Date of Award

12-2022

Document Type

Dissertation

Degree Name

Doctor of Philosophy (PhD)

Department

Wildlife and Fisheries Biology

Committee Chair/Advisor

Robert F. Baldwin

Committee Member

Patrick Jodice

Committee Member

Patrick Gerard

Committee Member

Stella Self

Abstract

Large protected areas have long been the cornerstone of conservation biology, however, in an era branded by the human dominance of ecosystems, regional landscape structure and function are often a consequence of accumulated land-use decisions that may or may not include a nod to conservation planning. With underrepresentation of habitats in publicly protected areas, attention has focused on the function of alternative land conservation mechanisms. Private conservation easements (CEs) have proliferated in the United States, yet assessing landscape-level function is confounded by holder and donor intent, national and regional policy, regional landscape contexts, varying extents, resolution, and temporal scale. Over the last few decades, the use of conservation easements has proliferated and like other evolving concepts, it requires oversight and measurable evaluation in order to monitor and assess the usage and usefulness of the private conservation tool.

To that point, this study explored the difference in composition and proximity tendencies of privately conserved lands relative to publicly conserved lands, and to random, private, non-conserved parcels using a remote measure of naturalness, first in chapter one as a pilot methodology in two Appalachian counties, and then in chapter two on a larger regional scale with more diverse geographic context. After gaining a better understanding of trends in composition and the link to the regional landscape, chapter three investigated tendencies in maintained and varying land cover composition across CE parcels and over time. Specifically, land cover composition was assessed from the time of placement using the NLCD 2019 land cover epochs, and compared to land cover in the epochs thereafter. This examination leveraged the National Conservation Easement Database (NCED) providing spatial and tabular data for CEs across the U.S. and allowing for diverse geographic contexts and landscape matrices.

Variation in tests for differences, land characteristics, and human modification variables confirmed the significantly lower human modification of publicly protected lands, and opened the question as to the naturalness of easements in varying contexts. CEs in chapter one appeared to be representative of the mixed-use, rural-forested landscape rather than more natural land cover. Chapter two used the same methodology but expanded the geographic and landscape coverage resulting in a broader characterization of the composition of conservation easements, indicating that they were similar in naturalness to the landscape matrix to which they were located. Our findings when taken in light of other studies, suggested that conservation easements play variable roles in the extent that they conserve natural landscape condition and connectivity from county to county. Given this variable role, and that CEs are generally a random sample of their landscapes, chapter three explored the consistency with which CEs maintained the land cover composition in which they were originally placed. Approximately 70% of the parcels showed no change in land cover value for any of the points sampled, with nearly 94% of parcels showing no major change in dominant land cover within the parcel, across land cover epochs. These results indicate CEs are maintaining the dominant land cover they were placed in at least into the established NLCD epochs post-placement. Moreover, less than 1% of CE parcels showed a dominant land cover change into a developed land cover category, indicating that when there was change in dominant land cover, it typically was not into developed land covers.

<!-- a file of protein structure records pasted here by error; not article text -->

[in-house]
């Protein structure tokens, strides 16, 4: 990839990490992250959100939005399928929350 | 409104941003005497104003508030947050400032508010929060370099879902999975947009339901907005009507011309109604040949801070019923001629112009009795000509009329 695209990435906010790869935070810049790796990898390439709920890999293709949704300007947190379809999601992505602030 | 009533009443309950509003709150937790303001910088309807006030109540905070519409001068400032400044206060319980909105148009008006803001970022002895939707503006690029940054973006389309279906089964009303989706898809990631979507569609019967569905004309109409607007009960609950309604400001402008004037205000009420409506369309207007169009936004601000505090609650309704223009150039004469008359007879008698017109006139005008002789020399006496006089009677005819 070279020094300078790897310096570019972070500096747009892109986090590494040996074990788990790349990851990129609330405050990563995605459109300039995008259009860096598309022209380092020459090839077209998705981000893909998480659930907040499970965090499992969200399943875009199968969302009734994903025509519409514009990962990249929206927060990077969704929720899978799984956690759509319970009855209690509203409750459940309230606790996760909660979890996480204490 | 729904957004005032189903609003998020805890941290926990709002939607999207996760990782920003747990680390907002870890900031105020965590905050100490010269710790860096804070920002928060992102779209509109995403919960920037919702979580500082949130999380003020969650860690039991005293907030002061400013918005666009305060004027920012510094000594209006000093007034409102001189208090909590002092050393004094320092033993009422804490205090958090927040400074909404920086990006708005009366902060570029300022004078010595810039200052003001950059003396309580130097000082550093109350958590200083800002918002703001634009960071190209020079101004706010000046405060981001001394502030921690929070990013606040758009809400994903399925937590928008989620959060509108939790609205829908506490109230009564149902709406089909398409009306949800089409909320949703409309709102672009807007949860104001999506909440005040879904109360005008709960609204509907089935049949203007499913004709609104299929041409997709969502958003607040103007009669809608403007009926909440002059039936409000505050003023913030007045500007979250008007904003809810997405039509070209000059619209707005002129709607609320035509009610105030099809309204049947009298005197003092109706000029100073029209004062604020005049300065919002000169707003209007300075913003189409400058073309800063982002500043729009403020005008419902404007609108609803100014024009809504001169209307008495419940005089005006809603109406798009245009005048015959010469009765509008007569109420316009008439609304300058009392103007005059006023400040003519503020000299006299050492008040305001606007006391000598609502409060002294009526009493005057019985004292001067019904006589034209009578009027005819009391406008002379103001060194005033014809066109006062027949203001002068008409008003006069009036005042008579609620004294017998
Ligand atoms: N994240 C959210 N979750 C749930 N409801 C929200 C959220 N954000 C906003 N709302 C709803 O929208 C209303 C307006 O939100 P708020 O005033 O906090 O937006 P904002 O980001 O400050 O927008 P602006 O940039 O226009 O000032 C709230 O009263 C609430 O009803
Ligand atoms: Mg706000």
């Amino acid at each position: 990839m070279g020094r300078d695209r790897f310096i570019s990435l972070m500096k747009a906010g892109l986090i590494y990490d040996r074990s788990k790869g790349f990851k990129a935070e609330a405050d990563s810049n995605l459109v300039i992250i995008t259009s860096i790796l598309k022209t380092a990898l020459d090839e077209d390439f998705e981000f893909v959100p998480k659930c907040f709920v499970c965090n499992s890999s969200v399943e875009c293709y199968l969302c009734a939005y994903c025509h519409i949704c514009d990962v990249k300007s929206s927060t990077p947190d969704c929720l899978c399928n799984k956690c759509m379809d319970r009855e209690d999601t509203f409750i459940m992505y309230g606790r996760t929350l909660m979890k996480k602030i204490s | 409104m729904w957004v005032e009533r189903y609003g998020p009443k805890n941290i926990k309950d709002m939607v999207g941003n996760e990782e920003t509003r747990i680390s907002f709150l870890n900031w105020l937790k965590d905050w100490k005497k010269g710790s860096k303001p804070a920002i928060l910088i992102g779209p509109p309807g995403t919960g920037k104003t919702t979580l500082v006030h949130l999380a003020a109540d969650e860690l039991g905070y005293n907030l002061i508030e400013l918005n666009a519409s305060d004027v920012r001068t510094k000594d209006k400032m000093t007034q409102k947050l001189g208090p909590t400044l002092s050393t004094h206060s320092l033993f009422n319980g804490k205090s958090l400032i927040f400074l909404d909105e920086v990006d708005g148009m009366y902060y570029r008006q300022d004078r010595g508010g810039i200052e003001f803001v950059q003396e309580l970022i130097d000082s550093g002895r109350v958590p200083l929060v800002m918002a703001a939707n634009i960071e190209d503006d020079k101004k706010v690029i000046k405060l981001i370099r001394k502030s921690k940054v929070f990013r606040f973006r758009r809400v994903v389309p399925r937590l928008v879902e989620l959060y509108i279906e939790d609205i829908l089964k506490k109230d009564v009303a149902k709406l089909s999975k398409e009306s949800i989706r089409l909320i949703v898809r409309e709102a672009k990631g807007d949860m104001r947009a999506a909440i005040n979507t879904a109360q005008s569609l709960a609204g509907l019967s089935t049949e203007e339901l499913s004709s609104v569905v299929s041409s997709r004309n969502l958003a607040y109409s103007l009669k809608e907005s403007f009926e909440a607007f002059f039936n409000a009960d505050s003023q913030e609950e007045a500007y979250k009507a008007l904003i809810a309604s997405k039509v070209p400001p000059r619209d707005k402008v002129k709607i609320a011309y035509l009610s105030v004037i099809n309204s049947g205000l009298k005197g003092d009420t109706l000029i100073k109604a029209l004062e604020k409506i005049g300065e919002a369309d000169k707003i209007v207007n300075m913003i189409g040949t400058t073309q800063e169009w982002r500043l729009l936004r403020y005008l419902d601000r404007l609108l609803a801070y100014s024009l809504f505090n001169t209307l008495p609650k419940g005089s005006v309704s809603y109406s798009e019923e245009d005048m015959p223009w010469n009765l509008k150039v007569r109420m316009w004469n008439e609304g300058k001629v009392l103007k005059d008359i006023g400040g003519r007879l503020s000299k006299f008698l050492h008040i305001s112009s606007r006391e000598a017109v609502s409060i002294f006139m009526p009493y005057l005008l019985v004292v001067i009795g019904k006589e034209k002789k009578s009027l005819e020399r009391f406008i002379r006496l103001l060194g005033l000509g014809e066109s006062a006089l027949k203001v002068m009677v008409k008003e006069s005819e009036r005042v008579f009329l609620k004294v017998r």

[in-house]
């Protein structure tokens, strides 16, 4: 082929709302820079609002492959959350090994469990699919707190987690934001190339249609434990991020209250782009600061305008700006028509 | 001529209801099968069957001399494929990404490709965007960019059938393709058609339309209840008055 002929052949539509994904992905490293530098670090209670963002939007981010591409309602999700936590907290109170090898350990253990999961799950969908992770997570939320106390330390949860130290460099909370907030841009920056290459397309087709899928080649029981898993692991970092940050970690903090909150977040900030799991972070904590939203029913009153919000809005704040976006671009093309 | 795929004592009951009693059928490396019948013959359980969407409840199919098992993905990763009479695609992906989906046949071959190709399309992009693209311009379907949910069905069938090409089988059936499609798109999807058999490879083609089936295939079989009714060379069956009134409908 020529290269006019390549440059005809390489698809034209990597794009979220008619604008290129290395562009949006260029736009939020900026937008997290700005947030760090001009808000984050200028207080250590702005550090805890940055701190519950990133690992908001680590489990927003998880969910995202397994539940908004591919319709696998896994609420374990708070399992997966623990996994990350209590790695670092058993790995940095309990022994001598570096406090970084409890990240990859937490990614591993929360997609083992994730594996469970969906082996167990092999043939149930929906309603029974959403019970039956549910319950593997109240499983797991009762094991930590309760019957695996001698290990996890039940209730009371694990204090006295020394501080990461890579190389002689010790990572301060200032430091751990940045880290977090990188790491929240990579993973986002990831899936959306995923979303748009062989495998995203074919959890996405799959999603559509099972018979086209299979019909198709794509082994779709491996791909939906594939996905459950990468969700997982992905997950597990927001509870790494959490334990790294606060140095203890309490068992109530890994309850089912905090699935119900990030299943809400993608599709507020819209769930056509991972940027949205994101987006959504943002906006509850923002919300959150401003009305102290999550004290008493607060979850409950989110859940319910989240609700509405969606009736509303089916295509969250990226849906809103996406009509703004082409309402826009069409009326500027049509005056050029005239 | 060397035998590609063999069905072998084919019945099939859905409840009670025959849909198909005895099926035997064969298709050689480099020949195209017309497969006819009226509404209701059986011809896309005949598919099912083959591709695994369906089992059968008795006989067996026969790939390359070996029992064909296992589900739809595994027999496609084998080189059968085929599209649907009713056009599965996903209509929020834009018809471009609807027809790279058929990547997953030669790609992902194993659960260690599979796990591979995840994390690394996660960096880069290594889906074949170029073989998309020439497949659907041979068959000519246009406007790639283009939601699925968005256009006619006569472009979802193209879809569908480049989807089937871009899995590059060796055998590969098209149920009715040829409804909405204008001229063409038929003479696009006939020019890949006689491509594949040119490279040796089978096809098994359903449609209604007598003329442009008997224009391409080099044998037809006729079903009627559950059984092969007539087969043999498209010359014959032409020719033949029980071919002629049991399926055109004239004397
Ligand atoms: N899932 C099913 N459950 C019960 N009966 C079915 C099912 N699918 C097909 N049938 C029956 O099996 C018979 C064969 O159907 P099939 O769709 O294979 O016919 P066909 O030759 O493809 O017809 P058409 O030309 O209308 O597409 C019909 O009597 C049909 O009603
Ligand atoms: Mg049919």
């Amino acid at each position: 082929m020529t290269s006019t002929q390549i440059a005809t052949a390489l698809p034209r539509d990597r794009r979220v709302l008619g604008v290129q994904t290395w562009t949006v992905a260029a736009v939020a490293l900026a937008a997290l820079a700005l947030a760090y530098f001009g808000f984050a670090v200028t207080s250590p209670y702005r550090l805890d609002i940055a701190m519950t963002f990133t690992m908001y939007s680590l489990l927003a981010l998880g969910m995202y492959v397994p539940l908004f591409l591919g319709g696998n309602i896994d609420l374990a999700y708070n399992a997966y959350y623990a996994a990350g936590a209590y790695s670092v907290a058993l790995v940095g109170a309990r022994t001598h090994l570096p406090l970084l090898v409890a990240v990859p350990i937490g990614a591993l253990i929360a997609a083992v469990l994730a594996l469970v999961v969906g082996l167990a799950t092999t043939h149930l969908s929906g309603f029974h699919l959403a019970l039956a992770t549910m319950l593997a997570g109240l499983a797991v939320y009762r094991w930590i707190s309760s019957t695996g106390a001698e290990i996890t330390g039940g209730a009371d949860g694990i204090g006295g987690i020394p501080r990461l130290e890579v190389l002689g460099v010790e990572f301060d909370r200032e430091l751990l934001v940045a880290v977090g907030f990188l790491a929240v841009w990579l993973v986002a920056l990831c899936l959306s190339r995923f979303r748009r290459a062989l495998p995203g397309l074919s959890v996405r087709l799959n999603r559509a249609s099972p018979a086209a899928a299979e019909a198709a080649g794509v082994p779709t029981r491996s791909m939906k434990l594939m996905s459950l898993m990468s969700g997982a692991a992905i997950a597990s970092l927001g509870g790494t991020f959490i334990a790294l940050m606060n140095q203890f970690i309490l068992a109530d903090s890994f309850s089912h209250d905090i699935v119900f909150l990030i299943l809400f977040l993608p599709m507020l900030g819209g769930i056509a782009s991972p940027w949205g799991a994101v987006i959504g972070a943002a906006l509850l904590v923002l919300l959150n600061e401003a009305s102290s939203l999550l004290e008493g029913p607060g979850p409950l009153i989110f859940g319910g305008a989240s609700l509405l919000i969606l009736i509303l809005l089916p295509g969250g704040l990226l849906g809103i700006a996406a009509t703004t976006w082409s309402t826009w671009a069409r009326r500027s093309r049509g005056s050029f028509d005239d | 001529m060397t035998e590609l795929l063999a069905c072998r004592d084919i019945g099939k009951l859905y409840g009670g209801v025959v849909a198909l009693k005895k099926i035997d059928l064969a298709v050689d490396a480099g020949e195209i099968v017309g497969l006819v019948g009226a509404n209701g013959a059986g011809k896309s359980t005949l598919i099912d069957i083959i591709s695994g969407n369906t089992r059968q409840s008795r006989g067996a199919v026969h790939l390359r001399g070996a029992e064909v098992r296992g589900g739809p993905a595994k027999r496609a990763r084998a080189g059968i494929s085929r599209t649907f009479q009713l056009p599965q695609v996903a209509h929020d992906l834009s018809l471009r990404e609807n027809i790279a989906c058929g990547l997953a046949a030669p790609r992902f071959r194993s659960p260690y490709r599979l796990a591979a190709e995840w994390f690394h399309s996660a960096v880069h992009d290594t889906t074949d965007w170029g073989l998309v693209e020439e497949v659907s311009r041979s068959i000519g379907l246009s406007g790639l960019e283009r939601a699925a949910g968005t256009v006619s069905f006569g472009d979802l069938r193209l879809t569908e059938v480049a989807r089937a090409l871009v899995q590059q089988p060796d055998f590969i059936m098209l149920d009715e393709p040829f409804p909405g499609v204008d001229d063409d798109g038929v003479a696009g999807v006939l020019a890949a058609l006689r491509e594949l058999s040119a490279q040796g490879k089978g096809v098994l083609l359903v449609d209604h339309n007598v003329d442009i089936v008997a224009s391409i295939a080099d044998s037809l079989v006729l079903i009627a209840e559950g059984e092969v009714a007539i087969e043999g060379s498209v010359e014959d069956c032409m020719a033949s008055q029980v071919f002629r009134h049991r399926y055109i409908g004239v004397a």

Given the substantial investment in privately conserved lands, these findings contribute to a better understanding of private conservation within various landscapes, and across varying conservation goals, development regimes, and circumstances of governance. The opportunity to use science as a guide by leveraging existing studies to build on prevailing conservation tools and strategies has the opportunity to actively progress through the “Conserving and Restoring America the Beautiful” initiative. The January 2021, U.S. President Biden recommended a collaborative and inclusive method to conserving America’s lands and waters for the benefit of all people. Specifically, the challenge encouraged pursuing conservation and restoration approaches that are flexible and adaptive and that support locally led and locally designed conservation efforts, honor private property rights, and support the voluntary stewardship efforts of private landowners. The initial report on the “America the Beautiful” issued in May 2021 indicated that conservation easements be an important part of its implementation, by their very definition and structure support the emphasis on locality, flexibility and adaptive approachs. Emerging research on the effectiveness of conservation easements in meeting conservation goals, including this study, provide a needed framework for implementing the “American the Beautiful” program.

Author ORCID Identifier

0000-0001-5456-9161

Available for download on Sunday, December 31, 2023

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